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Discovering Montevideo through its live music scene

Tweet from Nancy Flores about her Montevideo music scene articleDo the same as Austin music journalist Nancy Flores and let Guru’guay take you on a Montevideo musical journey.

Montevideo’s burgeoning, innovative cultural scene

As someone living in Montevideo and part of the music scene for the last fifteen years, I’ve got to say, Nancy really nailed it in her article Getting in the groove in Montevideo for the Austin American-Statesman.

Globetrotters seeking an off-the-beaten path destination, though, are being lured by the deceptively cosmopolitan city of Montevideo. […] Despite its size, Uruguay produces a staggering amount of innovative music, from tango fusions to the cool, subtropical music of the band Campo.

The Uruguayan music scene is for everyone

As Flores points out “diverse crowd ranging from young hipsters to women in their 50s”. This is typical. Anyone of any age can feel comfortable going to live music shows in Uruguay.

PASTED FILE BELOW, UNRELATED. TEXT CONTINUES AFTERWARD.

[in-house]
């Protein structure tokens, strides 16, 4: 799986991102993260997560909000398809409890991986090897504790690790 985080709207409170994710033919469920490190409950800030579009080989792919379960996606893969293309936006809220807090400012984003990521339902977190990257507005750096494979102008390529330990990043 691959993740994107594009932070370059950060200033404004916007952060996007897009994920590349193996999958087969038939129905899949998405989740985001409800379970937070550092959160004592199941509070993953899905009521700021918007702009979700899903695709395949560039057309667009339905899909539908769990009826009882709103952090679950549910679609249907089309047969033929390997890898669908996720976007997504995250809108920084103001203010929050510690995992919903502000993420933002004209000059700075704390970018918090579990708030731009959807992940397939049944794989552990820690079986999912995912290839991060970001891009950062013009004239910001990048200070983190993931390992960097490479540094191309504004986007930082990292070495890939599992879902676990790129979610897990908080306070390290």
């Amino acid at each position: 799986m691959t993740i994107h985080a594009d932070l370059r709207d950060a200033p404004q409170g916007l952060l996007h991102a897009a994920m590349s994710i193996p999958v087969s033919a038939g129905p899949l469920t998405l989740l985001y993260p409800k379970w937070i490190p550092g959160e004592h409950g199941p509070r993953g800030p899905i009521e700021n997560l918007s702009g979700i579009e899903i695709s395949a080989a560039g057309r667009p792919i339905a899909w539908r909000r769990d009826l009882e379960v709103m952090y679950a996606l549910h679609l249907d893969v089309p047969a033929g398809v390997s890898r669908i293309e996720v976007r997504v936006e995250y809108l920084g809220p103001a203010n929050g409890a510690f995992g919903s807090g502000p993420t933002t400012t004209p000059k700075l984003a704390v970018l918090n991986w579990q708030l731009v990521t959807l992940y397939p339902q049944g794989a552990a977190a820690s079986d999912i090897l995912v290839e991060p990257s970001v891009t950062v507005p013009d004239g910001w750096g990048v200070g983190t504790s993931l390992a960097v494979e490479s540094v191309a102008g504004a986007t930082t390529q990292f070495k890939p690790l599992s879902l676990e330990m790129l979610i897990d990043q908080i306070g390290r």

There’s not the generational or “coolness” divides you might experience in other countries.

The scene is not easy to find though – especially if you don’t speak Spanish

Getting into the unique rhythm of Montevideo life might seem tricky at first. You can’t find a soul on downtown streets on a Sunday morning. Shows hardly ever start when expected.

And Nancy speaks Spanish! So imagine for those without the lingo.

Nancy stayed at my guesthouse and I helped her plan her time getting to take in an off-shoot of my favourite Uruguayan rock band in a small bar overlooking the River Plate, a unique percussionist “who turns the idea of unplugged concerts on its head”, tango and more.

The good news for you, dear Guru’guay reader, is that I don’t horde my tips, I share them every day on the Guru’guay Facebook page which is open to the public and on Twitter.

Nancy again:

“But it doesn’t take long for visitors to become enveloped in Montevideo’s burgeoning cultural scene, which is quickly making Uruguay a country to watch.”

The Montevideo music scene is busiest in low season

Nancy visited us in the Uruguayan winter. If you are into music then some of the best times of year to visit are off-season. Think March to November. (Psst, it’s also when the hotels are cheapest and the weather can also be great!)

Find out more

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